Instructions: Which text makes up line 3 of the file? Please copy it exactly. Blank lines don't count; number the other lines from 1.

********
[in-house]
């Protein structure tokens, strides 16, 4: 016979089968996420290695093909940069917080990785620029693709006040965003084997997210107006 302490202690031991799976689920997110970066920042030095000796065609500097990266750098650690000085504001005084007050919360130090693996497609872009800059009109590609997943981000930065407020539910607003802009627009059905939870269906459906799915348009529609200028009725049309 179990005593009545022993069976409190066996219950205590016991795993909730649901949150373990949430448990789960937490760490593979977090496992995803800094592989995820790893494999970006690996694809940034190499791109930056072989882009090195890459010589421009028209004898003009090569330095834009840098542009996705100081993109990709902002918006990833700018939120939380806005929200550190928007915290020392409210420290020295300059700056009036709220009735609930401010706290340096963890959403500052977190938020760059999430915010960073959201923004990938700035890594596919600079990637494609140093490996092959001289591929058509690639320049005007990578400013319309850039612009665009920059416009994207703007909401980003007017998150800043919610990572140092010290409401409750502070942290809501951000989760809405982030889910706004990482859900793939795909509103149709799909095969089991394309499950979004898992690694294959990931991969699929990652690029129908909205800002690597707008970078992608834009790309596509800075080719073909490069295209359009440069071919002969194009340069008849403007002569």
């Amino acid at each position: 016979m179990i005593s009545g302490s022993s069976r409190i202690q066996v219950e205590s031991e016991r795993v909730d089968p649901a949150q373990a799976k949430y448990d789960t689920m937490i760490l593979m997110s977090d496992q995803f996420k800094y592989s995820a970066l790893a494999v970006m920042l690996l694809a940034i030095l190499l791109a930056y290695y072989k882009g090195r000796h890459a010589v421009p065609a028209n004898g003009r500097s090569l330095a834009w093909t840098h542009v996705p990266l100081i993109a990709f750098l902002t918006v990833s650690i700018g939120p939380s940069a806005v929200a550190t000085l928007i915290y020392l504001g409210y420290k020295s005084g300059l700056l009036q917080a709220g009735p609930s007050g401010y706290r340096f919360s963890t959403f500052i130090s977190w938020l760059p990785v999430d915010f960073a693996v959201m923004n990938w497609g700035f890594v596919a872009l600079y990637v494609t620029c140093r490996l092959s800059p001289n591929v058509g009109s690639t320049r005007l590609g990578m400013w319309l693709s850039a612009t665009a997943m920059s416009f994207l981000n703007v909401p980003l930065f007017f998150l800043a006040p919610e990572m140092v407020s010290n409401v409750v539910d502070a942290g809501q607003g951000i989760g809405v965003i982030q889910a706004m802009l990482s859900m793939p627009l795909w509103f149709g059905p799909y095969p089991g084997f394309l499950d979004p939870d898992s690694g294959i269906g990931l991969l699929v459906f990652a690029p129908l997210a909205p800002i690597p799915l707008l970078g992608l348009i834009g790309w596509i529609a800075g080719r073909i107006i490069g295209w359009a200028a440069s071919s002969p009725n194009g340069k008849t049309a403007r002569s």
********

């Amino acid at each position: 016979m179990i005593s009545g302490s022993s069976r409190i202690q066996v219950e205590s031991e016991r795993v909730d089968p649901a949150q373990a799976k949430y448990d789960t689920m937490i760490l593979m997110s977090d496992q995803f996420k800094y592989s995820a970066l790893a494999v970006m920042l690996l694809a940034i030095l190499l791109a930056y290695y072989k882009g090195r000796h890459a010589v421009p065609a028209n004898g003009r500097s090569l330095a834009w093909t840098h542009v996705p990266l100081i993109a990709f750098l902002t918006v990833s650690i700018g939120p939380s940069a806005v929200a550190t000085l928007i915290y020392l504001g409210y420290k020295s005084g300059l700056l009036q917080a709220g009735p609930s007050g401010y706290r340096f919360s963890t959403f500052i130090s977190w938020l760059p990785v999430d915010f960073a693996v959201m923004n990938w497609g700035f890594v596919a872009l600079y990637v494609t620029c140093r490996l092959s800059p001289n591929v058509g009109s690639t320049r005007l590609g990578m400013w319309l693709s850039a612009t665009a997943m920059s416009f994207l981000n703007v909401p980003l930065f007017f998150l800043a006040p919610e990572m140092v407020s010290n409401v409750v539910d502070a942290g809501q607003g951000i989760g809405v965003i982030q889910a706004m802009l990482s859900m793939p627009l795909w509103f149709g059905p799909y095969p089991g084997f394309l499950d979004p939870d898992s690694g294959i269906g990931l991969l699929v459906f990652a690029p129908l997210a909205p800002i690597p799915l707008l970078g992608l348009i834009g790309w596509i529609a800075g080719r073909i107006i490069g295209w359009a200028a440069s071919s002969p009725n194009g340069k008849t049309a403007r002569s």